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Re: [isocpp-parallel] Proposal for new memory_order_consume definition


There's at least one easy answer in there:

> âIf implementations must support annotation, what form should that
	annotation take? ÂP0190R0 recommends the [[carries_dependency]]
	attribute, but I am not picky as long as it can be (1) applied
	to all relevant pointer-like objects and (2) used in C as well
	as C++. Â;-)

If an implementation must support it, then it is not an annotation but a keyword. So no [[]]Â



SentÂfromÂmyÂBlackBerryÂportableÂBabbageÂDevice
 Original Message Â
From: Paul E. McKenney
Sent: Thursday, February 18, 2016 4:58 AM
To: parallel@lists.isocpp.org; linux-kernel@vger.kernel.org; linux-arch@vger.kernel.org; gcc@gcc.gnu.org; llvm-dev@lists.llvm.org
Reply To: parallel@lists.isocpp.org
Cc: peterz@infradead.org; j.alglave@ucl.ac.uk; will.deacon@arm.com; dhowells@redhat.com; Ramana.Radhakrishnan@arm.com; luc.maranget@inria.fr; akpm@linux-foundation.org; Peter.Sewell@cl.cam.ac.uk; torvalds@linux-foundation.org; mingo@kernel.org
Subject: [isocpp-parallel] Proposal for new memory_order_consume definition

Hello!

A proposal (quaintly identified as P0190R0) for a new memory_order_consume
definition may be found here:

http://www2.rdrop.com/users/paulmck/submission/consume.2016.02.10b.pdf

As requested at the October C++ Standards Committee meeting, this
is a follow-on to P0098R1 that picks one alternative and describes
it in detail. This approach focuses on existing practice, with the
goal of supporting existing code with existing compilers. In the last
clang/LLVM patch I saw for basic support of this change, you could count
the changed lines and still have lots of fingers and toes left over.
Those who have been following this story will recognize that this is
a very happy contrast to work that would be required to implement the
definition in the current standard.

I expect that P0190R0 will be discussed at the upcoming C++ Standards
Committee meeting taking place the week of February 29th. Points of
discussion are likely to include:

o	May memory_order_consume dependency ordering be used in
unannotated code? I believe that this must be the case,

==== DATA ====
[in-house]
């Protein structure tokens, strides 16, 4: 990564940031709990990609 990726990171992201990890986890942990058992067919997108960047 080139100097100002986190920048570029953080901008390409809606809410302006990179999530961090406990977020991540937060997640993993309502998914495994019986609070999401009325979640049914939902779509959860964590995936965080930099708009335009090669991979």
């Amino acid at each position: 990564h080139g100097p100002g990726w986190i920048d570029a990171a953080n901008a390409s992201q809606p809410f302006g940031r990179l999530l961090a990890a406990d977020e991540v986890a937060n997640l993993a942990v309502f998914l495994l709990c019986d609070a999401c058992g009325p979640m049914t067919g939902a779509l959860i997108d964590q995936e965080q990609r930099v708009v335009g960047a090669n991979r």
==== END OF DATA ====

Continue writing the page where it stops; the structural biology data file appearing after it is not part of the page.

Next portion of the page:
especially given that this is our experience base. P0190R0
therefore recommends this approach.

o	If memory_order_consume dependency ordering can be used in
unannotated code, must implementations support annotation?
I believe that annotation support should be required, at the very
least for formal verification, which can be quite difficult to
carry out on unannotated code. In addition, it seems likely
that annotations can enable much better diagnostics. P0190R0
therefore recommends this approach.

o	If implementations must support annotation, what form should that
annotation take? P0190R0 recommends the [[carries_dependency]]
attribute, but I am not picky as long as it can be (1) applied
to all relevant pointer-like objects and (2) used in C as well
as C++. ;-)

o	If memory_order_consume dependency ordering can be used in
unannotated code, how best to define the situations where
the compiler can determine the exact value of the pointer in
question? (In current defacto implementations, this can
defeat dependency ordering. Interestingly enough, this case
is not present in the Linux kernel, but still needs to be
defined.)

Options include:

o	Provide new intrinsics that carry out the
comparisons, but guarantee to preserve dependencies,
as recommended by P0190R0 (std::pointer_cmp_eq_dep(),
std::pointer_cmp_ne_dep(), std::pointer_cmp_gt_dep(),
std::pointer_cmp_ge_dep(), std::pointer_cmp_lt_dep(),
and std::pointer_cmp_le_dep()).

o	State that -any- comparison involving an unannotated
pointer loses the dependency.

o	How is the common idiom of marking pointers by setting low-order
bits to be supported when those pointers carry dependencies?
At the moment, I believe that setting bits in pointers results in
undefined behavior even without dependency ordering, so P0190R0
kicks this particular can down the road. One option that
has been suggested is to provide intrinsics for this purpose.
(Sorry, but I forget who suggested this.)

Thoughts?

Thanx, Paul

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